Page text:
July 7, 2010
By Alton K. Marsh
Either Felix Baumgartner will break the sound barrier, or the sound barrier will break Felix Baumgartner. The outcome is not assured.
The Red Bull Stratos project aims to find out. According to Red Bull publicists, “sometime” in 2010 Baumgartner will step out of a capsule beneath a helium-filled balloon at 120,000 feet. According to unofficial sources, it will happen this summer above New Mexico.
Soon Baumgartner will try to break the sound barrier wearing a fully pressurized space suit. “We still have an unknown, which is what happens to my body when I break the speed of sound; but at least we’re going to know that I’m able to handle the step-off,” he said.
He’s practiced stepping off with the capsule suspended a few feet above the ground. If he stumbles, he won’t be able to achieve the streamlined position necessary to break the sound barrier. That, in turn, could lead to a flat spin when the air thickens. Testing proved the capsule remains stationary while he shuffles to the door and drops off, so that part is less of a worry.
He recently bungee jumped in the pressurized space suit—helmet by the David Clark Company—to practice controlling his forward rotation. He’s got that part down, too.
This past spring he made skydives from 26,000 feet in a fully pressurized suit and found that earlier problems with bulky equipment have been corrected. On earlier jumps the chest pack containing the technology for the jump jammed into his helmet, inhibited movement, and blocked his vision for the landing. All of that has been fixed.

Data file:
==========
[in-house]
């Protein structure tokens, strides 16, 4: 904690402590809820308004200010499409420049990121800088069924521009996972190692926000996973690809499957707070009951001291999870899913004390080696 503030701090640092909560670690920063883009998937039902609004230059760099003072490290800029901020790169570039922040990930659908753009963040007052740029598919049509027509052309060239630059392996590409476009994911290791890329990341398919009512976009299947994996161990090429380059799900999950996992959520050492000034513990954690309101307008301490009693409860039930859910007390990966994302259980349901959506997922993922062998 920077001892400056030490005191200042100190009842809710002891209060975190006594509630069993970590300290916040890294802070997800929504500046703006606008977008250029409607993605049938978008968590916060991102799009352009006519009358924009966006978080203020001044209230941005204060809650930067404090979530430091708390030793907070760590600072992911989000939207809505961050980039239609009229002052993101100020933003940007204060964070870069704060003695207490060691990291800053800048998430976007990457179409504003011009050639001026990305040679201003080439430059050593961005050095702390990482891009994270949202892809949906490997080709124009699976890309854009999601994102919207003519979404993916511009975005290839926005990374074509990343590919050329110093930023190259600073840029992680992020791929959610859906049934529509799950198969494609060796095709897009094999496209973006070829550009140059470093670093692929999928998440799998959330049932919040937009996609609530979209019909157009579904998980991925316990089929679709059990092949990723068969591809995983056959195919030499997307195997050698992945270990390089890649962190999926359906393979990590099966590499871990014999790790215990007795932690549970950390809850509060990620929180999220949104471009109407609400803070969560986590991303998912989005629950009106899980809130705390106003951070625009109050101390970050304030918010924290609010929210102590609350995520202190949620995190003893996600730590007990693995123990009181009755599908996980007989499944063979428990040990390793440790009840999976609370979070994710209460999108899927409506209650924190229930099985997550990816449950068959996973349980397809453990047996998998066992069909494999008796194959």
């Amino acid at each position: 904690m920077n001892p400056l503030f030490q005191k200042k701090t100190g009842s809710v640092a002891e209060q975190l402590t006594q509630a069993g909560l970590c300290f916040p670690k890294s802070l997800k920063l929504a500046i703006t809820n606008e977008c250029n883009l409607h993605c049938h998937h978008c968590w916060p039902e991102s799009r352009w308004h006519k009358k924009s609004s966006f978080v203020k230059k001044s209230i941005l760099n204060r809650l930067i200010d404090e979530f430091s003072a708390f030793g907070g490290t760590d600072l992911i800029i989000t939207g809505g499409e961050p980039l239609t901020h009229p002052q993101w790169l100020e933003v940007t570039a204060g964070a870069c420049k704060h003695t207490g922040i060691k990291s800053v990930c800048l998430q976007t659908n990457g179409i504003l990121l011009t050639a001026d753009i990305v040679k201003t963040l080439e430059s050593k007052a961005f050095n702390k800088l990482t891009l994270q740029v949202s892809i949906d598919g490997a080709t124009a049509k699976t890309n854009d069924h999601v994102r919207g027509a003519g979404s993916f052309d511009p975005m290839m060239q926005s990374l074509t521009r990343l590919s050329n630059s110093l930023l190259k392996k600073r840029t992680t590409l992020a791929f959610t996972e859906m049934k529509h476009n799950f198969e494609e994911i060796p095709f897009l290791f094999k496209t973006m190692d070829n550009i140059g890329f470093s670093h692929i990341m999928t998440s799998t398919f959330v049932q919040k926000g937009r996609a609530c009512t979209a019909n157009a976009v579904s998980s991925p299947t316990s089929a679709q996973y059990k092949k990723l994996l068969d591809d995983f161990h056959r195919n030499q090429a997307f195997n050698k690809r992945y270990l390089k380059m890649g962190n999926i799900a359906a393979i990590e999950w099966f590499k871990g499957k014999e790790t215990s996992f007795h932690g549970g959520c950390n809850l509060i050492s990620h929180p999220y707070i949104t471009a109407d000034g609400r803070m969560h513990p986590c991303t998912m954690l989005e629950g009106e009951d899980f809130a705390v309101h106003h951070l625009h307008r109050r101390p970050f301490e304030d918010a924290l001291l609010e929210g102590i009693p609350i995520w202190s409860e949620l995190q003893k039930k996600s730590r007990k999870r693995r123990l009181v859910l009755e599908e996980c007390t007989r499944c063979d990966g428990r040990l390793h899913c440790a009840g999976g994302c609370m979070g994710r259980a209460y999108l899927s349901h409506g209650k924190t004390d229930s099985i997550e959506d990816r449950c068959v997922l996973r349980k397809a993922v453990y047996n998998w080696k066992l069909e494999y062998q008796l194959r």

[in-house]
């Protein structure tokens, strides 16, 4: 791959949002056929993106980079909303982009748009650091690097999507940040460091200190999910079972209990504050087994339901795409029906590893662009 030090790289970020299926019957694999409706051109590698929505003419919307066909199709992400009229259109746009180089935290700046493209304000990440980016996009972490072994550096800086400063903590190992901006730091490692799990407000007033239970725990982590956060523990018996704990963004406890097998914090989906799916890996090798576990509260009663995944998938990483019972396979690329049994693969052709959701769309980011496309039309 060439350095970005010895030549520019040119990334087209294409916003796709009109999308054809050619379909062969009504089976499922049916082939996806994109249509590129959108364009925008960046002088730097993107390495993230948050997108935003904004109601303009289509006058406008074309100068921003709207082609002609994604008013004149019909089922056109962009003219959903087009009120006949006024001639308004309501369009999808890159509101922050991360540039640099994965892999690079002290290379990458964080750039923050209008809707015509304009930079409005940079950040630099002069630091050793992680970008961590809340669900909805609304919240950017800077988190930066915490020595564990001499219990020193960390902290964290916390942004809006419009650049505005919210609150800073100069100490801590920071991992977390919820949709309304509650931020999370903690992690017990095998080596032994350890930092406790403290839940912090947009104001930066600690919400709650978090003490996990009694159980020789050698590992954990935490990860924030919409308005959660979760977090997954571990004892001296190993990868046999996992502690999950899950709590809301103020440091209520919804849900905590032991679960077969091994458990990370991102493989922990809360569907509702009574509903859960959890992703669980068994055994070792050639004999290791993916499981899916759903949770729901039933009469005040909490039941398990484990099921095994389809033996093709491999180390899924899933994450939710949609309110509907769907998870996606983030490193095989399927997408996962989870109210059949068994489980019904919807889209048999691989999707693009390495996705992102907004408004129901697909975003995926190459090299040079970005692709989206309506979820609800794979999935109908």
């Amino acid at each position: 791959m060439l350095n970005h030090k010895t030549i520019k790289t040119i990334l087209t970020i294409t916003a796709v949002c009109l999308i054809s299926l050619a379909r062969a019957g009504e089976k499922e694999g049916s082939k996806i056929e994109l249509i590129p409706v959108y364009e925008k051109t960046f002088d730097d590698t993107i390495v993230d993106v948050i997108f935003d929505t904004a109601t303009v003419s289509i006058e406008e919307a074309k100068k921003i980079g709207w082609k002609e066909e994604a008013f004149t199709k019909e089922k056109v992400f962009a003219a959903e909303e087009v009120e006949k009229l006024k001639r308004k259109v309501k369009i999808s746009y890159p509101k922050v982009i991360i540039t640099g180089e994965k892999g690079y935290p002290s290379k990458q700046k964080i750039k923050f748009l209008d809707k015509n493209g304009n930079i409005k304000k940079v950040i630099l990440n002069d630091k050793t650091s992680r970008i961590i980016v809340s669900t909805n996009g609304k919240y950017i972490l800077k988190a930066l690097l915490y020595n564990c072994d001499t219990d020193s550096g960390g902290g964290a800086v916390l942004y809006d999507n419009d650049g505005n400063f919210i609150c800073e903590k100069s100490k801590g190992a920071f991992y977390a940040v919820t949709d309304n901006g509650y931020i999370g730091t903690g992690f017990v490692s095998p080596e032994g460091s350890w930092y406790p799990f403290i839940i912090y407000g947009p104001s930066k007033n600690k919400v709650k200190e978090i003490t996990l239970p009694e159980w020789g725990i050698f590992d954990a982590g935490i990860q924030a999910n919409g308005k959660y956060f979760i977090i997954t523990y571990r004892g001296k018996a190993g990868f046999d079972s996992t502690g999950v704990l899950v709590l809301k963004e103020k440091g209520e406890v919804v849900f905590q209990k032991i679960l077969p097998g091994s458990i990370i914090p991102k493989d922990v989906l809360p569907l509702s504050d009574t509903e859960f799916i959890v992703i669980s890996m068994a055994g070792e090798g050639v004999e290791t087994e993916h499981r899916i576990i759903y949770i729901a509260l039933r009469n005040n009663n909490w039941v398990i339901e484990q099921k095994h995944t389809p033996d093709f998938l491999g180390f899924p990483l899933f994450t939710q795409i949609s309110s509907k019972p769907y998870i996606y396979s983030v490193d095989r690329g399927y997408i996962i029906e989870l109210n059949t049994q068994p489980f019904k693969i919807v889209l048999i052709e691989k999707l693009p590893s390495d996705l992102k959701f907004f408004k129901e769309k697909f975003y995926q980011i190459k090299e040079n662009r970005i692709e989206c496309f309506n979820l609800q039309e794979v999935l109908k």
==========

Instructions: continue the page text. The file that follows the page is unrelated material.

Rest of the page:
There seems little left to do but jump. Once it’s over you’ll be able to see a full television program on the event on the BBC in Britain, and on the National Geographic Channel in the United States. That assumes the sound barrier question is answered successfully.
AOPA Pilot Senior Editor Alton Marsh has been a pilot since 1970 and has an airline transport pilot certificate and instrument and multiengine flight instructor certificates, aerobatic training, and a commercial seaplane certificate.
As the cold weather chills AOPA’s Headquarters in Frederick, many of us are inside generating new resources for flying clubs.
In my house, every Friday night is “Movie Night.” While the movies are rarely educational (I don’t think I learned anything from the Lego Movie), we look forward to the weekly opportunity to spend time together. Why not use the same concept for your Flying Club (with the addition of education, of course)?
AOPA Flying Club Manager Kelby Ferwerda posted the following on the AOPA Flying Club Facebook Page: “Recently I’ve talked with quite a few Flying Clubs about maintaining social activity through the cold winter months. Some clubs host Holliday Parties, others have Potluck Movie Nights. What does your club do to keep members involved during the chilly months?”
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